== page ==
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And the records just keep on coming

ESPN staff
February 11, 2014
Heide Rosendahl in the long jump in 1972 © Getty Images

Which athlete held a world record for the shortest amount of time? asked Doug Josephs

Multi-discipline events like the decathlon offer the possibility of one person holding the world record for a split-second, before someone else, who has amassed more points earlier in the event, crosses the line in the final discipline.

For example, in the 1972 Olympic women's pentathlon, silver medallist Heide Rosendahl held the world record for 1.12 seconds - the time by which she beat the gold medallist Mary Peters in the 200m, the pentathlon's final event at the time.

Peters' performances in the other disciplines gave her the record once she'd finished. It happened again in the pentathlon at Moscow in 1980, when all three medallists broke the old record. In the final discipline - now the 800m - Olga Kuragina (the eventual bronze medallist), finished 1.2 seconds ahead of Olga Rukavishnikova (silver) - and she was just 0.4 seconds ahead of Nadezhda Tkachenko, who ended up with the new world record, and the gold medal.

I realise that you probably didn't mean this strict interpretation. More conventionally, in Rome in August 1984 Thierry Vigneron set a new pole-vault best, only for the serial record-breaker Sergey Bubka to smash it again a few minutes later.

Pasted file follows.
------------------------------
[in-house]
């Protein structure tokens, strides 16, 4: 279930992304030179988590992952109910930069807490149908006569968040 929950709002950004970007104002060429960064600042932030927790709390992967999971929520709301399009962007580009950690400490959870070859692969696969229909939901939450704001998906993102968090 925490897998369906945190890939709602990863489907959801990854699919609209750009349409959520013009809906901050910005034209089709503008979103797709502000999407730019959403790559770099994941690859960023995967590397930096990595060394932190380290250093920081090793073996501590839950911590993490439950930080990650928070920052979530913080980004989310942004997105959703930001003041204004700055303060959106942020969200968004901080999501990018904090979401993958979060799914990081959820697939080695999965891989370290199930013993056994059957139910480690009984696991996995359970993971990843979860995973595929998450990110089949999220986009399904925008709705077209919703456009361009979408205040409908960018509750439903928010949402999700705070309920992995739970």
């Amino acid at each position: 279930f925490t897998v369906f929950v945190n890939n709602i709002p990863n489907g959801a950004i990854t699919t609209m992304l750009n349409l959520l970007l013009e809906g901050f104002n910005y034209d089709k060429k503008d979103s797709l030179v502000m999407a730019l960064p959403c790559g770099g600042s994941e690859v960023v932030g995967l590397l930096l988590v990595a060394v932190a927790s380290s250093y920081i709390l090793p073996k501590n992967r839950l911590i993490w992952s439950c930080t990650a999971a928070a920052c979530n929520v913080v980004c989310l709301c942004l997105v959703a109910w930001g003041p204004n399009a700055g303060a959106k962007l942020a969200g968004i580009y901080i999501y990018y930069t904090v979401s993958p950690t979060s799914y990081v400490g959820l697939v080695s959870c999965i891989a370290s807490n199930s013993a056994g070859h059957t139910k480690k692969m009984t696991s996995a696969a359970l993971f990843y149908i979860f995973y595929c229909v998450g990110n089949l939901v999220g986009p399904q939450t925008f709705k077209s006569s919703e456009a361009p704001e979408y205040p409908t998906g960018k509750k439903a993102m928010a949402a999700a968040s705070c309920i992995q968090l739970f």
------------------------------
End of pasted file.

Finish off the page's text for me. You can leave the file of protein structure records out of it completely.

And in the rarefied air of Mexico City in 1968, the existing world record was broken five times during the men's triple jump. Italy's Giuseppe Gentile broke the old mark with 17.10 metres in qualifying, then improved his new record to 17.22m with his first jump in the final the following day.

Viktor Saneyev of Russia just beat that with 17.23 in the third round, then the Brazilian Nelson Prudencio went even better with 17.27 in the fifth. But Saneyev wasn't finished, leaping 17.39 with his sixth and final jump to grab the world record back again - and secure the first of his three triple-jump gold medals.

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